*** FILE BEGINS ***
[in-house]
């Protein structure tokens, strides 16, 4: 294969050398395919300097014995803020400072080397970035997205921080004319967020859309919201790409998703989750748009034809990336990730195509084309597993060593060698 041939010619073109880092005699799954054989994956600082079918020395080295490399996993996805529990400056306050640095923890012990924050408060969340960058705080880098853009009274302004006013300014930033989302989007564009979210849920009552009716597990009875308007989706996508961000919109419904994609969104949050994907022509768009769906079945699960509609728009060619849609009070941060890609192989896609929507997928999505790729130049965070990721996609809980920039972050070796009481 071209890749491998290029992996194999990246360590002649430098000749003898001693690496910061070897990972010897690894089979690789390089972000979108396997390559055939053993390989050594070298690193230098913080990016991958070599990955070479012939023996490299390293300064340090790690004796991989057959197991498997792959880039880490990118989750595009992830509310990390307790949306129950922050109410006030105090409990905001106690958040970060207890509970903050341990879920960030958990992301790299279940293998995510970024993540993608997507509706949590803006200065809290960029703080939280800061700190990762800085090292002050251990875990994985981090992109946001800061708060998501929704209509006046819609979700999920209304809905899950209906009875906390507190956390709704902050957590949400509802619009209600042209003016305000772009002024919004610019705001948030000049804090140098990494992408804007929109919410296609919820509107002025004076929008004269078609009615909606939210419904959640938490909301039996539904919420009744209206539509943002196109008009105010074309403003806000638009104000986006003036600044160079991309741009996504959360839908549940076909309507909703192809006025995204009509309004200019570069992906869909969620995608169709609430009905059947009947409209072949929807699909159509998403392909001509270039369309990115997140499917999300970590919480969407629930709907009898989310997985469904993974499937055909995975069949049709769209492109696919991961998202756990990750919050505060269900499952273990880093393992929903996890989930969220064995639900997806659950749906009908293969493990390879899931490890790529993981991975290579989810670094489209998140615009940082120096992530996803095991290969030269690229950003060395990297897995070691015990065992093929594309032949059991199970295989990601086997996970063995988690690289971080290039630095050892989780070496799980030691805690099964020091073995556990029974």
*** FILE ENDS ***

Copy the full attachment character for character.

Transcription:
[in-house]
């Protein structure tokens, strides 16, 4: 294969050398395919300097014995803020400072080397970035997205921080004319967020859309919201790409998703989750748009034809990336990730195509084309597993060593060698 041939010619073109880092005699799954054989994956600082079918020395080295490399996993996805529990400056306050640095923890012990924050408060969340960058705080880098853009009274302004006013300014930033989302989007564009979210849920009552009716597990009875308007989706996508961000919109419904994609969104949050994907022509768009769906079945699960509609728009060619849609009070941060890609192989896609929507997928999505790729130049965070990721996609809980920039972050070796009481 071209890749491998290029992996194999990246360590002649430098000749003898001693690496910061070897990972010897690894089979690789390089972000979108396997390559055939053993390989050594070298690193230098913080990016991958070599990955070479012939023996490299390293300064340090790690004796991989057959197991498997792959880039880490990118989750595009992830509310990390307790949306129950922050109410006030105090409990905001106690958040970060207890509970903050341990879920960030958990992301790299279940293998995510970024993540993608997507509706949590803006200065809290960029703080939280800061700190990762800085090292002050251990875990994985981090992109946001800061708060998501929704209509006046819609979700999920209304809905899950209906009875906390507190956390709704902050957590949400509802619009209600042209003016305000772009002024919004610019705001948030000049804090140098990494992408804007929109919410296609919820509107002025004076929008004269078609009615909606939210419904959640938490909301039996539904919420009744209206539509943002196109008009105010074309403003806000638009104000986006003036600044160079991309741009996504959360839908549940076909309507909703192809006025995204009509309004200019570069992906869909969620995608169709609430009905059947009947409209072949929807699909159509998403392909001509270039369309990115997140499917999300970590919480969407629930709907009898989310997985469904993974499937055909995975069949049709769209492109696919991961998202756990990750919050505060269900499952273990880093393992929903996890989930969220064995639900997806659950749906009908293969493990390879899931490890790529993981991975290579989810670094489209998140615009940082120096992530996803095991290969030269690229950003060395990297897995070691015990065992093929594309032949059991199970295989990601086997996970063995988690690289971080290039630095050892989780070496799980030691805690099964020091073995556990029974």